Luckily, her wardrobe lady was still there, and, finally realizing the seriousness of the situation, ran to get a few members of the crew to help Esther out of the pool and to the hospital.
The dive broke three vertebrae in the back of Esther’s neck:
“I’d come as close to snapping my spinal cord and becoming a paraplegic as you could without actually succeeding.”
Esther lived in a full body cast for six months as she healed, but those three broken vertebrae ended up fusing together:
“I had headaches for a long time afterward. I still do. Whenever I’m stressed out, I get a headache from that solid piece of bone that I grew in the back of my neck. I was just lucky that it didn’t turn out worse.”
This close-call during Million Dollar Mermaid was enough to make Esther wisely turn down a few very dangerous stunts in the future: after that full-body cast, there was no way she’d say yes to Busby Berkeley’s request that she dive from a swing hanging from a helicopter while pregnant in 1953’s Easy to Love. She’d also refuse when MGM asked her to jump off a cliff and into the ocean while on horseback for Jupiter’s Darling (1955).
A Dramatic Change and A Dramatic Role
So yes, maybe Esther was ready to get out of the pool after years of harrowingly close calls. And really, she didn’t have much of a choice…
After the disappointing box office return of her last MGM aqua musical, Jupiter’s Darling, Esther found herself being pushed out of the studio by Dore Schary, the man who replaced Louis B. Mayer as head of production in 1951. Slowly, things at MGM changed under Schary’s leadership. Schary wasn’t into musicals, glamour, or big movie stars.
Which meant he wasn’t into Esther Williams.
Esther quite literally represented all the things Schary would move MGM away from in the ensuing years. To get Esther out of MGM after the failure of Jupiter’s Darling, Schary began offering her exclusively terrible roles in terrible films. As per her contract, if Esther turned these roles down, she would be put on unpaid suspension.
Worse still, if Esther simply left MGM, the studio wouldn’t have to pay her the $3 million dollars she’d earned as part of her deferred payment plan. The plan stipulated that a certain amount of Esther’s salary would be withheld over the years—a built in retirement plan—and that she’d get the money only at the end of her contract. Failure to complete the contract meant that MGM wouldn’t have to pay her this money that she’d technically already earned…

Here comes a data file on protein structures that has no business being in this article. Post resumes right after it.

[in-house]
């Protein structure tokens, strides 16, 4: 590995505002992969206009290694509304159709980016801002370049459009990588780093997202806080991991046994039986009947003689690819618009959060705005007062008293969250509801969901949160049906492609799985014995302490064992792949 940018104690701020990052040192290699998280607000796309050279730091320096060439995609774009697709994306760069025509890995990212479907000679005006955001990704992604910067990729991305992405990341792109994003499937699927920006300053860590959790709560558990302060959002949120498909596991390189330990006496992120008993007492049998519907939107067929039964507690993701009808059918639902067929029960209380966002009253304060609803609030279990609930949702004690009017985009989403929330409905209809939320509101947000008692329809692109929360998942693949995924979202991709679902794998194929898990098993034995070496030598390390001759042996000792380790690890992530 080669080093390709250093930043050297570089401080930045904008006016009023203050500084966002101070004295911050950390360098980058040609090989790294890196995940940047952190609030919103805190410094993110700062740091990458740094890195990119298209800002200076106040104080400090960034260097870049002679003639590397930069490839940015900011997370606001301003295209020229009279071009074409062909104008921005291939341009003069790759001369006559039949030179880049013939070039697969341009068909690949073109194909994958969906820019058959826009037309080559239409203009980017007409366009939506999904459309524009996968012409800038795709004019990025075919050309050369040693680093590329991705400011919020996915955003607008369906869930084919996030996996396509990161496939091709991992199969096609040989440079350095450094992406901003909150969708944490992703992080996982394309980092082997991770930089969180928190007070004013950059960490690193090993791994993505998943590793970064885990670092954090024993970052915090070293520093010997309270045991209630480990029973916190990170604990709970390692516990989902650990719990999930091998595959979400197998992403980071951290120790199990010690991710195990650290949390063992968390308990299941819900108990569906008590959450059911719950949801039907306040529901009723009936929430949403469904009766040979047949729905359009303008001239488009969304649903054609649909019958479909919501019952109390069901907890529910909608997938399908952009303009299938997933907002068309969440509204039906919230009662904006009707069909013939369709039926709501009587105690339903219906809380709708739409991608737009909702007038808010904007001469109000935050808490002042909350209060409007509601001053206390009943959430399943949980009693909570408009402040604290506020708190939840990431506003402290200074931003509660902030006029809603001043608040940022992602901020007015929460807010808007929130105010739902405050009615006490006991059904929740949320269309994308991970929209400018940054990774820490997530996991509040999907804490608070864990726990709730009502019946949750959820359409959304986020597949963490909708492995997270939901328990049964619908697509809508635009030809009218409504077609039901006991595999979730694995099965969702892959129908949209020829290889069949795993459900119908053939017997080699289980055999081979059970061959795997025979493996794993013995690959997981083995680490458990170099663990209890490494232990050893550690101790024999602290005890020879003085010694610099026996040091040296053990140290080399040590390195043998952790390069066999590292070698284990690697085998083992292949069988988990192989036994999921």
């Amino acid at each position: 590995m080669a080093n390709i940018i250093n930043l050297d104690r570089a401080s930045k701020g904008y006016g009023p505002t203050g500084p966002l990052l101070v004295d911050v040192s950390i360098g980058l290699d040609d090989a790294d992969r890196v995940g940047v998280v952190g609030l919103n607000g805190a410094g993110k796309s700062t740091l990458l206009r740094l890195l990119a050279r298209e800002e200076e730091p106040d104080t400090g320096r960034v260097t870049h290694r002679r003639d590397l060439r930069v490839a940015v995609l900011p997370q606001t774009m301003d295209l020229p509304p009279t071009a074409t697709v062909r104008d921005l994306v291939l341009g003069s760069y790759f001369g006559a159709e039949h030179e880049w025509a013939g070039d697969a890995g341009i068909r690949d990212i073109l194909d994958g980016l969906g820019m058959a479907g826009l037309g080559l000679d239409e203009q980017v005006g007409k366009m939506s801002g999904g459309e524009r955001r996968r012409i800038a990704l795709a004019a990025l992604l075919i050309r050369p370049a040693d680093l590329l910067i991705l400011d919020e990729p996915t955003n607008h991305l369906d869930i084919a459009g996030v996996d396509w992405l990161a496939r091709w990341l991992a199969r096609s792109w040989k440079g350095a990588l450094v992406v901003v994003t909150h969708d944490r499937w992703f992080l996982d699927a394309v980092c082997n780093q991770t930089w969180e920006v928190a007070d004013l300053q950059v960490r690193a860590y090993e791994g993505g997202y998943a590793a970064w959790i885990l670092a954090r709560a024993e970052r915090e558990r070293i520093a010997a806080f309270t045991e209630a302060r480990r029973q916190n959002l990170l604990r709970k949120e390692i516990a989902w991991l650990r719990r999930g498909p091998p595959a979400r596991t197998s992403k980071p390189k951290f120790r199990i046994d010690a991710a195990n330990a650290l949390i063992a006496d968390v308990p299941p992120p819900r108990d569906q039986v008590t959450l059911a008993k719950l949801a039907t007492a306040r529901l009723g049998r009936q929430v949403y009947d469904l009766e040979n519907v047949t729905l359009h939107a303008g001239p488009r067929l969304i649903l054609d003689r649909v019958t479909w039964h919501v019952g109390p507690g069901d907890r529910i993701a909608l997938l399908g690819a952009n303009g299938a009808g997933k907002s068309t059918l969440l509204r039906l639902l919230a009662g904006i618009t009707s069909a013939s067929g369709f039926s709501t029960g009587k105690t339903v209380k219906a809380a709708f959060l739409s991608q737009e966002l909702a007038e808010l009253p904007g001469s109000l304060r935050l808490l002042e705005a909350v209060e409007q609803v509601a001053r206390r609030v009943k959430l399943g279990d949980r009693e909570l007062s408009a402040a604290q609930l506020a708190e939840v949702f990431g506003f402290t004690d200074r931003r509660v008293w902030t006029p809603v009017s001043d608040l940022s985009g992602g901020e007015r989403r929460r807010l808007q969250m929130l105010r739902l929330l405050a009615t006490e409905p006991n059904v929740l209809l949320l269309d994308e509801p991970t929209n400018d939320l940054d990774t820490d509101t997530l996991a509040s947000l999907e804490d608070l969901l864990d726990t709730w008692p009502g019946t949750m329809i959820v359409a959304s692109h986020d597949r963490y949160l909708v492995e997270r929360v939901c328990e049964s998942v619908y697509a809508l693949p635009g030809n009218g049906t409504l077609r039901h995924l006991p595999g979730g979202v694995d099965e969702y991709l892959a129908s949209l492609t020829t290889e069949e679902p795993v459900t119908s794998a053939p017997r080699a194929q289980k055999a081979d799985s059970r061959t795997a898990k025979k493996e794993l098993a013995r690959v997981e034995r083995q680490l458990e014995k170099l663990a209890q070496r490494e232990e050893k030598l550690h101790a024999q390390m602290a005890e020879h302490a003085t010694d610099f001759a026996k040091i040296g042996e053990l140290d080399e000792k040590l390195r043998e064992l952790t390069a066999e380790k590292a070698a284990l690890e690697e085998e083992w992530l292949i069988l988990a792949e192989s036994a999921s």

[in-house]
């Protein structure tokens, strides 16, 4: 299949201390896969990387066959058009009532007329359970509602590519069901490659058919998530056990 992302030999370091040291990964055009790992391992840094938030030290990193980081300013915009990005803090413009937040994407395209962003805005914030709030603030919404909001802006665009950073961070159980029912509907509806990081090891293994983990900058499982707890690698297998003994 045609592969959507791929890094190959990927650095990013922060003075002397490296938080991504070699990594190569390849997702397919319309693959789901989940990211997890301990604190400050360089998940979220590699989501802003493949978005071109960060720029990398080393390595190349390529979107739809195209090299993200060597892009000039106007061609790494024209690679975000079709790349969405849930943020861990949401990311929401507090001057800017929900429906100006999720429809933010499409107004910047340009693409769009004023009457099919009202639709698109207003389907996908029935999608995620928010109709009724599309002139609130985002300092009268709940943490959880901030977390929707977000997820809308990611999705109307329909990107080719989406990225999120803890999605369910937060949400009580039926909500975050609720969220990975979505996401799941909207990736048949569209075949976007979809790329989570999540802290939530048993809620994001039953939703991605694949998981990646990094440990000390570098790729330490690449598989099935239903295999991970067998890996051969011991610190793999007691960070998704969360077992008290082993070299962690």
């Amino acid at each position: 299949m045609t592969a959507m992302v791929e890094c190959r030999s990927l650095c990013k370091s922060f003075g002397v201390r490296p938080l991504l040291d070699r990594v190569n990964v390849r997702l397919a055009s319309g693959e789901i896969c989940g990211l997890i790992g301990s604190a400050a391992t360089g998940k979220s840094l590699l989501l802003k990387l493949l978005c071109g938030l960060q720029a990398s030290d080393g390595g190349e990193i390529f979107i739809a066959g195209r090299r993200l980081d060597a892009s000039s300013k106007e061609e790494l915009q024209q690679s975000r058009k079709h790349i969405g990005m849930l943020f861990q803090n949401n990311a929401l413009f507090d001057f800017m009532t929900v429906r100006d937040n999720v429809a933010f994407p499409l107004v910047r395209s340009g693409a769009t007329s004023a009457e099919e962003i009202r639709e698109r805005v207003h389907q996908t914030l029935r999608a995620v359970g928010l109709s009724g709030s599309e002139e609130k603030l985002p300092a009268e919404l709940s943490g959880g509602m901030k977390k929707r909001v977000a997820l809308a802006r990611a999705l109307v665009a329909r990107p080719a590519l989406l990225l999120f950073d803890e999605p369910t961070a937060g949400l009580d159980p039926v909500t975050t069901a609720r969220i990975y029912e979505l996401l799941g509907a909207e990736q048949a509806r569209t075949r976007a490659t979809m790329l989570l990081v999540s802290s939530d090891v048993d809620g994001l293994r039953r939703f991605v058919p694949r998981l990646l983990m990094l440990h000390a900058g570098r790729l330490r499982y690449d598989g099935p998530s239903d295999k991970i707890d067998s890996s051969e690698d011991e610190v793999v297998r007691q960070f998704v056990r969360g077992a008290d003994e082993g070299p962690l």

So Esther had a hard choice to make: stick around, accept the terrible roles, and collect her $3 million in a few years, or leave MGM and the money behind, but salvage her career and keep her dignity.
Can you imagine making such a tough decision?
In the end, Esther knew the lack of fulfillment in her work would be stifling, and so one day, she simply left MGM:
“I packed all my terry cloth robes, my tired saggy bathing suits in which the elastic had died…and drove toward the East Gate…
At the gate, the guard on duty…smiled at me as he had for fourteen years, every morning I came to work…
And off I drove. I did’t say good-bye to anyone else. There was no point. Everyone I cared about was already gone. I heard Gable left the same way.”
Esther's Career After MGM
The Unguarded Moment would not just be Esther’s first dramatic role in a decade, it would also be her first film away from MGM.
And in fact, when Universal Studios offered Esther the role of Lois Conway, she was more than a bit surprised:
“I thought it was a curious choice for Universal to offer me the lead in a ‘dry’ psychological thriller, and I wasn’t sure the public would accept me without my glittering crowns and sparkly swimsuits…Nonetheless, Universal offered me $200,000, which was more than I ever made for a single film at MGM in or out of the water.”